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Thursday, Jan. 3, 2013
New fossil fuel resources
While there have been heated discussions over what to do with Japan's nuclear power generation, it is important for the government not only to promote development of green energy sources but also to make serious efforts to exploit new fossil fuel resources, especially in the ocean, to operate the thermal power plants substituting for most of Japan's nuclear power plants now being kept offline.
On Oct. 3, Japan Petroleum Exploration Co. extracted shale oil on a trial basis from 1,800-meter-deep bedrock in the Ayukawa gas field in Akita Prefecture. But the estimated total shale oil deposits in the prefecture is equivalent to slightly less than 10 percent of the oil Japan consumes in one year. The Natural Resources and Energy Agency says that the shale oil in the prefecture will not contribute much to improving Japan's energy self-sufficiency.
In late November, a panel of the government's ocean policy headquarters came up with an interim draft report for the nation's new basic ocean policy. It said that the government should push the development of methane hydrate resources in the seas around Japan by setting numeral targets and timelines so that extracting methane from methane hydrate becomes a viable industry by 2025.
In a low-temperature and pressure environment on the ocean bottom, water molecules exist in a cagelike structure. This structure confining methane molecules is methane hydrate. It is often called "fiery ice" because it looks like ice. If dissociated from water, methane can be collected as natural gas. It is estimated that methane hydrate deposits in the oceans around Japan are equivalent to nearly 100 years of Japan's natural gas consumption.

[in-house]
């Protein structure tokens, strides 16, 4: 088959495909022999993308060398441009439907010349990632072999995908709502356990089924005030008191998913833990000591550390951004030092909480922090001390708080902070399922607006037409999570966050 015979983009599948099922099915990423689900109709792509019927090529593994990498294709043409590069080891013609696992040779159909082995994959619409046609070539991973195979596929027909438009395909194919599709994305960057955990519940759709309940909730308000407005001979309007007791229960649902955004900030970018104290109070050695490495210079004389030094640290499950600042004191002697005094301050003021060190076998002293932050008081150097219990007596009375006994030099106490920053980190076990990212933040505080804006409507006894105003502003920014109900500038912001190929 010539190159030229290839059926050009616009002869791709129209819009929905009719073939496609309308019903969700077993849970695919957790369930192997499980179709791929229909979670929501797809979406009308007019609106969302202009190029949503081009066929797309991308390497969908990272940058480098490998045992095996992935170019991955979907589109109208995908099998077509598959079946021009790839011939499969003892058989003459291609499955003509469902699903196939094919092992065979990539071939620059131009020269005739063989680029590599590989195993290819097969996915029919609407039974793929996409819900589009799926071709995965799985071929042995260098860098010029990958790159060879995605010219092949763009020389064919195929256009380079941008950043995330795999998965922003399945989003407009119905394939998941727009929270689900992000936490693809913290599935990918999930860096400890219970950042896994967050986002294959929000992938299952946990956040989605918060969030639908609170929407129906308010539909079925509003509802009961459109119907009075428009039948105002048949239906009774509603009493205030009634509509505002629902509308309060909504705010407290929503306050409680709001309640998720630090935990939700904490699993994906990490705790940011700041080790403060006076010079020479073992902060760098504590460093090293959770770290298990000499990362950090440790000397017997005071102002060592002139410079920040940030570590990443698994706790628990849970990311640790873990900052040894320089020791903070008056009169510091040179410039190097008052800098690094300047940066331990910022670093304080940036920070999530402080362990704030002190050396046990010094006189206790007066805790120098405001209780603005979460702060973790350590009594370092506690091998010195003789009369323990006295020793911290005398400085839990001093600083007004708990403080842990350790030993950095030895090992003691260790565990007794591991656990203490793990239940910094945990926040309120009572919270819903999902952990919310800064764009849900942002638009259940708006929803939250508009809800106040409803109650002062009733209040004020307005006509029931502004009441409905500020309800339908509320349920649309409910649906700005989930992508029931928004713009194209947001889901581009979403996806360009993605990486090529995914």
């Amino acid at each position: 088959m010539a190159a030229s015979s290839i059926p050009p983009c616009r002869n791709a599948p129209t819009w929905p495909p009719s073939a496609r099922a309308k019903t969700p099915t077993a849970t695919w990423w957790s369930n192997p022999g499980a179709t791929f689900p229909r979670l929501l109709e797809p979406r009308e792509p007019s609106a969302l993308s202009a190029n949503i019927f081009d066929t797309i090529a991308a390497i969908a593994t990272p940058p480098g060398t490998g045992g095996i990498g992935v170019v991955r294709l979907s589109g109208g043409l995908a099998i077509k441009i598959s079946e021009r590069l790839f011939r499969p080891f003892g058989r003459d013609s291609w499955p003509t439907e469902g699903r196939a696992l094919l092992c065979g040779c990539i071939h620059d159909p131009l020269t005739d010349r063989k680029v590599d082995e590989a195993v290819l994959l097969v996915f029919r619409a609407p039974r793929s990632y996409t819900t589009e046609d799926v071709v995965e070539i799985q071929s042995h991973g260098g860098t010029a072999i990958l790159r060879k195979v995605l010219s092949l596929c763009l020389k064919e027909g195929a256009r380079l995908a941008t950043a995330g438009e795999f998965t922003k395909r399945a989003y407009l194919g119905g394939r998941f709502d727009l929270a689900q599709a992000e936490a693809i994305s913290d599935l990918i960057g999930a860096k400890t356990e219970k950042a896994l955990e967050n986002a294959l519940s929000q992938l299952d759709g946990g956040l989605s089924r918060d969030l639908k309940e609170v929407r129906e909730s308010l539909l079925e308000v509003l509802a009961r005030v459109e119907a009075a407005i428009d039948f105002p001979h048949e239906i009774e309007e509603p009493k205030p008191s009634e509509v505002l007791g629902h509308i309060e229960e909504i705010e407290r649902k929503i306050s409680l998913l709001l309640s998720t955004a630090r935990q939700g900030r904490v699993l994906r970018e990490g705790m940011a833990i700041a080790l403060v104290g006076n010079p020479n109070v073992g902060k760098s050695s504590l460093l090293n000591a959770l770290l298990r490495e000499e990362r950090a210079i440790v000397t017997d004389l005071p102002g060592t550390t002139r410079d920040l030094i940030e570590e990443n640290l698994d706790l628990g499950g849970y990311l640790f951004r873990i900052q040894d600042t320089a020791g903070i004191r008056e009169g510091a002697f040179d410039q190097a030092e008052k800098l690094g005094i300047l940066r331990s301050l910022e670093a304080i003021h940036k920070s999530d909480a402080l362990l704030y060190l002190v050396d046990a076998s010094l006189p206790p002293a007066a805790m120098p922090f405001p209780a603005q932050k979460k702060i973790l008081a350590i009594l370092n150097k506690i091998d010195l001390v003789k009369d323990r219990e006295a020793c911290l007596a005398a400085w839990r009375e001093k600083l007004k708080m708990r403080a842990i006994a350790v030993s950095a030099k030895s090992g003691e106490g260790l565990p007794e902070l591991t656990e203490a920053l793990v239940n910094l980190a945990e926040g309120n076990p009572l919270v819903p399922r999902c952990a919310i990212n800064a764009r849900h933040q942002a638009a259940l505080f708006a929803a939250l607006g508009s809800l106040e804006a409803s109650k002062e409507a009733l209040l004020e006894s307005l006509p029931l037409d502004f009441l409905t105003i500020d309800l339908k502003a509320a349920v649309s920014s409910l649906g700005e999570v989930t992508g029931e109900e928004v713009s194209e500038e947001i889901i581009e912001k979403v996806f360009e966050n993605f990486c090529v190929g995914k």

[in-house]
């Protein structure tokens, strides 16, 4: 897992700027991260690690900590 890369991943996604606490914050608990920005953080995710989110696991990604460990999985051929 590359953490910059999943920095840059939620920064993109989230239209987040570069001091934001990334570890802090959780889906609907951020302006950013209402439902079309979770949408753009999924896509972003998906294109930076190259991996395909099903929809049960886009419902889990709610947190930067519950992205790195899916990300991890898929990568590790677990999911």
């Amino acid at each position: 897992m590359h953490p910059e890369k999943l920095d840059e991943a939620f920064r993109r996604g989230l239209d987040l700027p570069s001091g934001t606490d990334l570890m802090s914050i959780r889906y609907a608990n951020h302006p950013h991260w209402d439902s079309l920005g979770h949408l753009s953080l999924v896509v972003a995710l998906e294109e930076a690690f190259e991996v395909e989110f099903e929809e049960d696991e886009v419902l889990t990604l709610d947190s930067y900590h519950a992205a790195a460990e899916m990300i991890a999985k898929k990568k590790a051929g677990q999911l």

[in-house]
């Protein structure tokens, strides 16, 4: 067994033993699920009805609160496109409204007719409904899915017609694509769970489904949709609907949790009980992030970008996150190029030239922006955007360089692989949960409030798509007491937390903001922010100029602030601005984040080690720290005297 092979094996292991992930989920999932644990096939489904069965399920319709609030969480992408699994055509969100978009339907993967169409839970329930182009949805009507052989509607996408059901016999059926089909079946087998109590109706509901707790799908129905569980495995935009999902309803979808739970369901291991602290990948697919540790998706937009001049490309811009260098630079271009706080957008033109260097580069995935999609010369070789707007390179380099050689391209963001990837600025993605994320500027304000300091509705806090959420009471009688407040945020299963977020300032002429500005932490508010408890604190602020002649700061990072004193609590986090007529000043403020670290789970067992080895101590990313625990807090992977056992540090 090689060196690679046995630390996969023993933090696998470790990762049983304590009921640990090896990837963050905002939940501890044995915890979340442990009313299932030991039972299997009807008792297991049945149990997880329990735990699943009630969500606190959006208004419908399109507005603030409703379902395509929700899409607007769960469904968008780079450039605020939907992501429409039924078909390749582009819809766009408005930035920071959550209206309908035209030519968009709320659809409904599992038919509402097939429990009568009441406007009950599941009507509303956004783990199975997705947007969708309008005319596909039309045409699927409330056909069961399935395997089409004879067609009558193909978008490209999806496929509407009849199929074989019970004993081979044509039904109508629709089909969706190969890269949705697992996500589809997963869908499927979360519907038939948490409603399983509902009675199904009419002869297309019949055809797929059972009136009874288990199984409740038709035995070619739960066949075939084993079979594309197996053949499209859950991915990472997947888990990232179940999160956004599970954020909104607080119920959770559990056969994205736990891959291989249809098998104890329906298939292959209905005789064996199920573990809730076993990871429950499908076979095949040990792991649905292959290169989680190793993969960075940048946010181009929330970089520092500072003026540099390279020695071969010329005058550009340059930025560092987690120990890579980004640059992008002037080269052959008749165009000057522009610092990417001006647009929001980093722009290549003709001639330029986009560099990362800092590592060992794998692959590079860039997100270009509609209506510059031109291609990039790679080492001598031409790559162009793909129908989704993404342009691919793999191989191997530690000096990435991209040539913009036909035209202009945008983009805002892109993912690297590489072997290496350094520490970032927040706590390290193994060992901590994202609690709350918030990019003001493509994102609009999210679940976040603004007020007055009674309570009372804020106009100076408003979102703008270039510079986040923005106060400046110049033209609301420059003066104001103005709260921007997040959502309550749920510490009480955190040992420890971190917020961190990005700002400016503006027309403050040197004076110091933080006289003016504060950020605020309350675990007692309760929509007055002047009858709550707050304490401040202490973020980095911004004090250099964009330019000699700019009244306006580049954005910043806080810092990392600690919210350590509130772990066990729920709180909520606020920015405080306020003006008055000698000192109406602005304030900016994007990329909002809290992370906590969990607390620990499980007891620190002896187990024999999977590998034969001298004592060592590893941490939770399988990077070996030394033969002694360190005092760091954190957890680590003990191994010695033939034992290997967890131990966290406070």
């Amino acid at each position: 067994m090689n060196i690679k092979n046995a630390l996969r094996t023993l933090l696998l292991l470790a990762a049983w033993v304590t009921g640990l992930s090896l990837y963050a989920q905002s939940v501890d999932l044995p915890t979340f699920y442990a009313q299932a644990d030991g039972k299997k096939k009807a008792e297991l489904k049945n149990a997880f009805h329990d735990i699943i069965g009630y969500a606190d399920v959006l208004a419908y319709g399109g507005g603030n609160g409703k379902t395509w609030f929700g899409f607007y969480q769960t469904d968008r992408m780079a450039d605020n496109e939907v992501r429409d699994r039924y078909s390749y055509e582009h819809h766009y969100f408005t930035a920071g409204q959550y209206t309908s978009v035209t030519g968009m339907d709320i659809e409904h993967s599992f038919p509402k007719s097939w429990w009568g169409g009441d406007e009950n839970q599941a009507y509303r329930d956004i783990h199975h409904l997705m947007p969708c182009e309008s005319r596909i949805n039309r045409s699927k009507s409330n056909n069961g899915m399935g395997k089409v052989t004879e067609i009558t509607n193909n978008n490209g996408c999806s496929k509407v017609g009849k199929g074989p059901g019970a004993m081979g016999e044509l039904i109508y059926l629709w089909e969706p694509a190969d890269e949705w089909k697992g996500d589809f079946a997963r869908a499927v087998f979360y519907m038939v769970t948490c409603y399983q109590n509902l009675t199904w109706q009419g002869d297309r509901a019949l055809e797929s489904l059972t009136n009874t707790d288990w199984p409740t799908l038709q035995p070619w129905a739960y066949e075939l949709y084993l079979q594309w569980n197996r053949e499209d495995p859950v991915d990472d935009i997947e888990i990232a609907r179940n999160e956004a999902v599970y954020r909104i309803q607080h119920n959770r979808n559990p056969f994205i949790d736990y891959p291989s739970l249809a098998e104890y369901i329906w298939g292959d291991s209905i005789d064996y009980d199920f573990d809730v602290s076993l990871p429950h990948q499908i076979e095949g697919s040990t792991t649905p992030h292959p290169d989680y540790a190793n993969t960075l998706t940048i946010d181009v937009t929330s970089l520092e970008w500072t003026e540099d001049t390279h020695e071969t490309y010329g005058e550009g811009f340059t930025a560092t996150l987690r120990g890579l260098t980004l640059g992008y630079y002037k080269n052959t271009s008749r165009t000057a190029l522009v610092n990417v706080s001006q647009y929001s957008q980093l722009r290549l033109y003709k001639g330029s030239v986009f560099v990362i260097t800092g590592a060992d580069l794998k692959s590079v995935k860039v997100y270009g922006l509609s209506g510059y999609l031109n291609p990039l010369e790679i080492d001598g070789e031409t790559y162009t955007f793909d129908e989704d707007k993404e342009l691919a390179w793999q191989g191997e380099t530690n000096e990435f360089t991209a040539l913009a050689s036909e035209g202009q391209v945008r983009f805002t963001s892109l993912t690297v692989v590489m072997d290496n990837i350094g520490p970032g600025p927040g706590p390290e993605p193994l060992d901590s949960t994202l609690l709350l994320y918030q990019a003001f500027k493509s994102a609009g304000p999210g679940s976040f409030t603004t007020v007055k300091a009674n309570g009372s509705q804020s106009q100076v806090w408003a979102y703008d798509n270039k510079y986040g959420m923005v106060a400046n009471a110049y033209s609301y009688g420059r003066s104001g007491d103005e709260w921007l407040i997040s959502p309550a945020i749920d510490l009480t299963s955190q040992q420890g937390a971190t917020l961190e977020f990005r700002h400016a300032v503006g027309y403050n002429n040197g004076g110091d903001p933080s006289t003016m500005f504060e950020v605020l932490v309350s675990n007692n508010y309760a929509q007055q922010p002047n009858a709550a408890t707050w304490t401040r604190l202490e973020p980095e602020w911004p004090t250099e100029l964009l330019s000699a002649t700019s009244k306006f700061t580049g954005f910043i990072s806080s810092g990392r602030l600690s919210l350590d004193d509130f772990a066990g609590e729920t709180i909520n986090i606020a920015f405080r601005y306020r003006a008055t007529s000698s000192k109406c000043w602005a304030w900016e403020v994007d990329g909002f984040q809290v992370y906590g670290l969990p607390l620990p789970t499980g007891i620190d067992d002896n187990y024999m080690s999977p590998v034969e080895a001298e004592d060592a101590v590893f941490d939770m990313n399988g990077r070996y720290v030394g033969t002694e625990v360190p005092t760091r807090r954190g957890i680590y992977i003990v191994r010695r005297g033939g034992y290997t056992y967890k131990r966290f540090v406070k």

It is not easy to extract methane from methane hydrate because the latter exists in the form of solid matter. But Japan has succeeded in getting methane from an underground methane hydrate layer in a test in Canada. In the test, the pressure inside the layer was lowered to let methane vaporize. Around mid-February in 2013, Japan, Oil, Gas and Metals National Corp. plans to start a test to dissolve methane hydrate in a layer some 1,300 meters below the sea surface off Atsumi Peninsula of Aichi Prefecture.
Japan should develop methane hydrate resources in earnest. In doing so, it should work out an efficient method for extracting methane without causing environmental problems. Because Japan's territorial waters plus its exclusive economic zone are the world's sixth largest, serious efforts to exploit methane hydrate resources may help to give it an advantageous position in negotiations on imports of crude oil and liquefied natural gas.
At present, Japan's power companies must import a large amount of LNG as fuel for thermal power plants. The government should accelerate the development of methane hydrate resources by providing sufficient financial support to the entities concerned.